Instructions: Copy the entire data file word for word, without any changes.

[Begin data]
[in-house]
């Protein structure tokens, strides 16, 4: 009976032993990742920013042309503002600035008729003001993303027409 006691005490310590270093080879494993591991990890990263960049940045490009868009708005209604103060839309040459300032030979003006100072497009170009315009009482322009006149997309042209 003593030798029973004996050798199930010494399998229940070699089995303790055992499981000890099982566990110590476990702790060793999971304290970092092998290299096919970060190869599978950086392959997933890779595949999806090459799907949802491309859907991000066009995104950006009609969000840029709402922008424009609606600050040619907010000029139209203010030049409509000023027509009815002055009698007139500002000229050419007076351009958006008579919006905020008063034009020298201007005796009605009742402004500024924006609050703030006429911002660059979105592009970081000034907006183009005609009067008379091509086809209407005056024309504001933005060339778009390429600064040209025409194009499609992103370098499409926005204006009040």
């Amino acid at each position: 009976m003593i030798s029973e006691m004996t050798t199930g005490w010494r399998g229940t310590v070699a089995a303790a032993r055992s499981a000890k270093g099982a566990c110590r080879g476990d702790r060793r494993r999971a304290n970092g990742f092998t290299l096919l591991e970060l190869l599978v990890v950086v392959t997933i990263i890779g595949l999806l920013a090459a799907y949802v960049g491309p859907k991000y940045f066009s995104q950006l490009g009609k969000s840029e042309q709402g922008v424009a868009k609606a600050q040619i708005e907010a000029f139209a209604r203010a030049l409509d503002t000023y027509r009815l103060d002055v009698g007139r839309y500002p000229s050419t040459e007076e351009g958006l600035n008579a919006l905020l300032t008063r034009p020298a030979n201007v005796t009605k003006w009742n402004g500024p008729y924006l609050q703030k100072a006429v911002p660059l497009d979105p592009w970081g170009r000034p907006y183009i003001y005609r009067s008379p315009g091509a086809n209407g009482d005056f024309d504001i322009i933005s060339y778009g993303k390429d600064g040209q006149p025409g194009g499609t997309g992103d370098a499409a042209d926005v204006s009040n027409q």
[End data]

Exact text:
[in-house]
């Protein structure tokens, strides 16, 4: 009976032993990742920013042309503002600035008729003001993303027409 006691005490310590270093080879494993591991990890990263960049940045490009868009708005209604103060839309040459300032030979003006100072497009170009315009009482322009006149997309042209 003593030798029973004996050798199930010494399998229940070699089995303790055992499981000890099982566990110590476990702790060793999971304290970092092998290299096919970060190869599978950086392959997933890779595949999806090459799907949802491309859907991000066009995104950006009609969000840029709402922008424009609606600050040619907010000029139209203010030049409509000023027509009815002055009698007139500002000229050419007076351009958006008579919006905020008063034009020298201007005796009605009742402004500024924006609050703030006429911002660059979105592009970081000034907006183009005609009067008379091509086809209407005056024309504001933005060339778009390429600064040209025409194009499609992103370098499409926005204006009040």
């Amino acid at each position: 009976m003593i030798s029973e006691m004996t050798t199930g005490w010494r399998g229940t310590v070699a089995a303790a032993r055992s499981a000890k270093g099982a566990c110590r080879g476990d702790r060793r494993r999971a304290n970092g990742f092998t290299l096919l591991e970060l190869l599978v990890v950086v392959t997933i990263i890779g595949l999806l920013a090459a799907y949802v960049g491309p859907k991000y940045f066009s995104q950006l490009g009609k969000s840029e042309q709402g922008v424009a868009k609606a600050q040619i708005e907010a000029f139209a209604r203010a030049l409509d503002t000023y027509r009815l103060d002055v009698g007139r839309y500002p000229s050419t040459e007076e351009g958006l600035n008579a919006l905020l300032t008063r034009p020298a030979n201007v005796t009605k003006w009742n402004g500024p008729y924006l609050q703030k100072a006429v911002p660059l497009d979105p592009w970081g170009r000034p907006y183009i003001y005609r009067s008379p315009g091509a086809n209407g009482d005056f024309d504001i322009i933005s060339y778009g993303k390429d600064g040209q006149p025409g194009g499609t997309g992103d370098a499409a042209d926005v204006s009040n027409q």